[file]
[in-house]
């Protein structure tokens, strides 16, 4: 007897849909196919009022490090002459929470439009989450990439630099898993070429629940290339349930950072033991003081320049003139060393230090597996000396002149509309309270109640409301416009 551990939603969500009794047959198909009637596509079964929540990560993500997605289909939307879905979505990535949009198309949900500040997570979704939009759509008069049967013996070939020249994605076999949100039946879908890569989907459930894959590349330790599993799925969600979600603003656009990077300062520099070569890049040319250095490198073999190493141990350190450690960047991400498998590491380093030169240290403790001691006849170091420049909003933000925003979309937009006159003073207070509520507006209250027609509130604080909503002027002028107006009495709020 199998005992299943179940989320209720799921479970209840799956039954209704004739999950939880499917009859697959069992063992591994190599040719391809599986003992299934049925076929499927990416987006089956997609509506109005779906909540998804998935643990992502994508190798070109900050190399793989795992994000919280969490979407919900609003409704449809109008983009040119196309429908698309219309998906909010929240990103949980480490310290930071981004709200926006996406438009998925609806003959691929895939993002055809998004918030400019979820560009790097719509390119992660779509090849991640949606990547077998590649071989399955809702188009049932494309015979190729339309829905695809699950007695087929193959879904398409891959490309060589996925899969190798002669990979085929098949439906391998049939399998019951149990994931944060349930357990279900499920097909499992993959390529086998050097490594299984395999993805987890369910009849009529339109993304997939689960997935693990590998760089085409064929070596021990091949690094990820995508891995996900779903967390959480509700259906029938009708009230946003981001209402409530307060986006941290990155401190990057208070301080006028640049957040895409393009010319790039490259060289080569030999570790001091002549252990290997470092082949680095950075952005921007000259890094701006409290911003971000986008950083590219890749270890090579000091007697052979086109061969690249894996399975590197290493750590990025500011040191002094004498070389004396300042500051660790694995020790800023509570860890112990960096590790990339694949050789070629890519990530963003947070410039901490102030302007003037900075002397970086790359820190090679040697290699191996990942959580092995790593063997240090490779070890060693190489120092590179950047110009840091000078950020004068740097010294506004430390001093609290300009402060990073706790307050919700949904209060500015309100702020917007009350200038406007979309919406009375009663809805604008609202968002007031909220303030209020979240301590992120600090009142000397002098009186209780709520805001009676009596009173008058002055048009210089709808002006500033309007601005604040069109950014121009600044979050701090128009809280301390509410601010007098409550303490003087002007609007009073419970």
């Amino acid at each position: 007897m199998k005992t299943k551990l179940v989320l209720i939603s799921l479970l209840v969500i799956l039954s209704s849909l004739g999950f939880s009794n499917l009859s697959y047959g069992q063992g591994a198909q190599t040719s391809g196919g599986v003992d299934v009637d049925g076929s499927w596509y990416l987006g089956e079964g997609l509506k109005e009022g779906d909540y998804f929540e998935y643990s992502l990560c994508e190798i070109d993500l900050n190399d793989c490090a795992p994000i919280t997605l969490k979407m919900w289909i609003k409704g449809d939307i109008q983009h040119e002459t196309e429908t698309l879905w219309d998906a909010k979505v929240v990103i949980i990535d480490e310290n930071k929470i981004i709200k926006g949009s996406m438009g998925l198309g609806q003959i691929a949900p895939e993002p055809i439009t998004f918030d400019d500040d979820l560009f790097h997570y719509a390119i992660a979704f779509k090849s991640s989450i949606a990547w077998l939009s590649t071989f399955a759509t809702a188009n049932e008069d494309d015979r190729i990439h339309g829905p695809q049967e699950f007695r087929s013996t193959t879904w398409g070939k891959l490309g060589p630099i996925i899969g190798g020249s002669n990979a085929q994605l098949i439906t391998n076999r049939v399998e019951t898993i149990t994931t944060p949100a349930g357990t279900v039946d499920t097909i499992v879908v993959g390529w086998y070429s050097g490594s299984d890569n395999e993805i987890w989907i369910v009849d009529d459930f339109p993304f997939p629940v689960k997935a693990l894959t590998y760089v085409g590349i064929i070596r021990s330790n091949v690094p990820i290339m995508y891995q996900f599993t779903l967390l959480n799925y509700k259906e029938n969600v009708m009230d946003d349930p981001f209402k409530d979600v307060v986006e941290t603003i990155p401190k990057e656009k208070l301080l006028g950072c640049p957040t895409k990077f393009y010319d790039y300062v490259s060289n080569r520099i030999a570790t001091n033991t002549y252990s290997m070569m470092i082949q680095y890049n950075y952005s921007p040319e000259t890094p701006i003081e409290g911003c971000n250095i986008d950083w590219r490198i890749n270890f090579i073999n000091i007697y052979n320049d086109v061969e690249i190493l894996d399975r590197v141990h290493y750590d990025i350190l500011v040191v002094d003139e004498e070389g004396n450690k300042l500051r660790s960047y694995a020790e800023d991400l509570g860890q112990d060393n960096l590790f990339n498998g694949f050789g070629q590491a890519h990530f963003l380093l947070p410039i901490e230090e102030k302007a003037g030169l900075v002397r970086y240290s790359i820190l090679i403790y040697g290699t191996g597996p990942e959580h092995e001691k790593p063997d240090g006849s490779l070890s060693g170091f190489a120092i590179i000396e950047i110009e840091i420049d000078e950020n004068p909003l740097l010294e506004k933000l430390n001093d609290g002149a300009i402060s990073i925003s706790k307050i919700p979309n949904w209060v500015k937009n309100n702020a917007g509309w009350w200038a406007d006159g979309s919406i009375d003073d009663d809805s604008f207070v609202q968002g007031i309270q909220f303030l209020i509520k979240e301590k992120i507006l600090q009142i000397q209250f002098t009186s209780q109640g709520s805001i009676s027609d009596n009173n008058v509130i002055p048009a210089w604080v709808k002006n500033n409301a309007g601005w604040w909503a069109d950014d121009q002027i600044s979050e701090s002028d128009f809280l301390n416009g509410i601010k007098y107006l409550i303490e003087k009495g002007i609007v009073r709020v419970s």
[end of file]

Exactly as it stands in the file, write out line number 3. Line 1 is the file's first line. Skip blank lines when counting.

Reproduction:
């Amino acid at each position: 007897m199998k005992t299943k551990l179940v989320l209720i939603s799921l479970l209840v969500i799956l039954s209704s849909l004739g999950f939880s009794n499917l009859s697959y047959g069992q063992g591994a198909q190599t040719s391809g196919g599986v003992d299934v009637d049925g076929s499927w596509y990416l987006g089956e079964g997609l509506k109005e009022g779906d909540y998804f929540e998935y643990s992502l990560c994508e190798i070109d993500l900050n190399d793989c490090a795992p994000i919280t997605l969490k979407m919900w289909i609003k409704g449809d939307i109008q983009h040119e002459t196309e429908t698309l879905w219309d998906a909010k979505v929240v990103i949980i990535d480490e310290n930071k929470i981004i709200k926006g949009s996406m438009g998925l198309g609806q003959i691929a949900p895939e993002p055809i439009t998004f918030d400019d500040d979820l560009f790097h997570y719509a390119i992660a979704f779509k090849s991640s989450i949606a990547w077998l939009s590649t071989f399955a759509t809702a188009n049932e008069d494309d015979r190729i990439h339309g829905p695809q049967e699950f007695r087929s013996t193959t879904w398409g070939k891959l490309g060589p630099i996925i899969g190798g020249s002669n990979a085929q994605l098949i439906t391998n076999r049939v399998e019951t898993i149990t994931t944060p949100a349930g357990t279900v039946d499920t097909i499992v879908v993959g390529w086998y070429s050097g490594s299984d890569n395999e993805i987890w989907i369910v009849d009529d459930f339109p993304f997939p629940v689960k997935a693990l894959t590998y760089v085409g590349i064929i070596r021990s330790n091949v690094p990820i290339m995508y891995q996900f599993t779903l967390l959480n799925y509700k259906e029938n969600v009708m009230d946003d349930p981001f209402k409530d979600v307060v986006e941290t603003i990155p401190k990057e656009k208070l301080l006028g950072c640049p957040t895409k990077f393009y010319d790039y300062v490259s060289n080569r520099i030999a570790t001091n033991t002549y252990s290997m070569m470092i082949q680095y890049n950075y952005s921007p040319e000259t890094p701006i003081e409290g911003c971000n250095i986008d950083w590219r490198i890749n270890f090579i073999n000091i007697y052979n320049d086109v061969e690249i190493l894996d399975r590197v141990h290493y750590d990025i350190l500011v040191v002094d003139e004498e070389g004396n450690k300042l500051r660790s960047y694995a020790e800023d991400l509570g860890q112990d060393n960096l590790f990339n498998g694949f050789g070629q590491a890519h990530f963003l380093l947070p410039i901490e230090e102030k302007a003037g030169l900075v002397r970086y240290s790359i820190l090679i403790y040697g290699t191996g597996p990942e959580h092995e001691k790593p063997d240090g006849s490779l070890s060693g170091f190489a120092i590179i000396e950047i110009e840091i420049d000078e950020n004068p909003l740097l010294e506004k933000l430390n001093d609290g002149a300009i402060s990073i925003s706790k307050i919700p979309n949904w209060v500015k937009n309100n702020a917007g509309w009350w200038a406007d006159g979309s919406i009375d003073d009663d809805s604008f207070v609202q968002g007031i309270q909220f303030l209020i509520k979240e301590k992120i507006l600090q009142i000397q209250f002098t009186s209780q109640g709520s805001i009676s027609d009596n009173n008058v509130i002055p048009a210089w604080v709808k002006n500033n409301a309007g601005w604040w909503a069109d950014d121009q002027i600044s979050e701090s002028d128009f809280l301390n416009g509410i601010k007098y107006l409550i303490e003087k009495g002007i609007v009073r709020v419970s």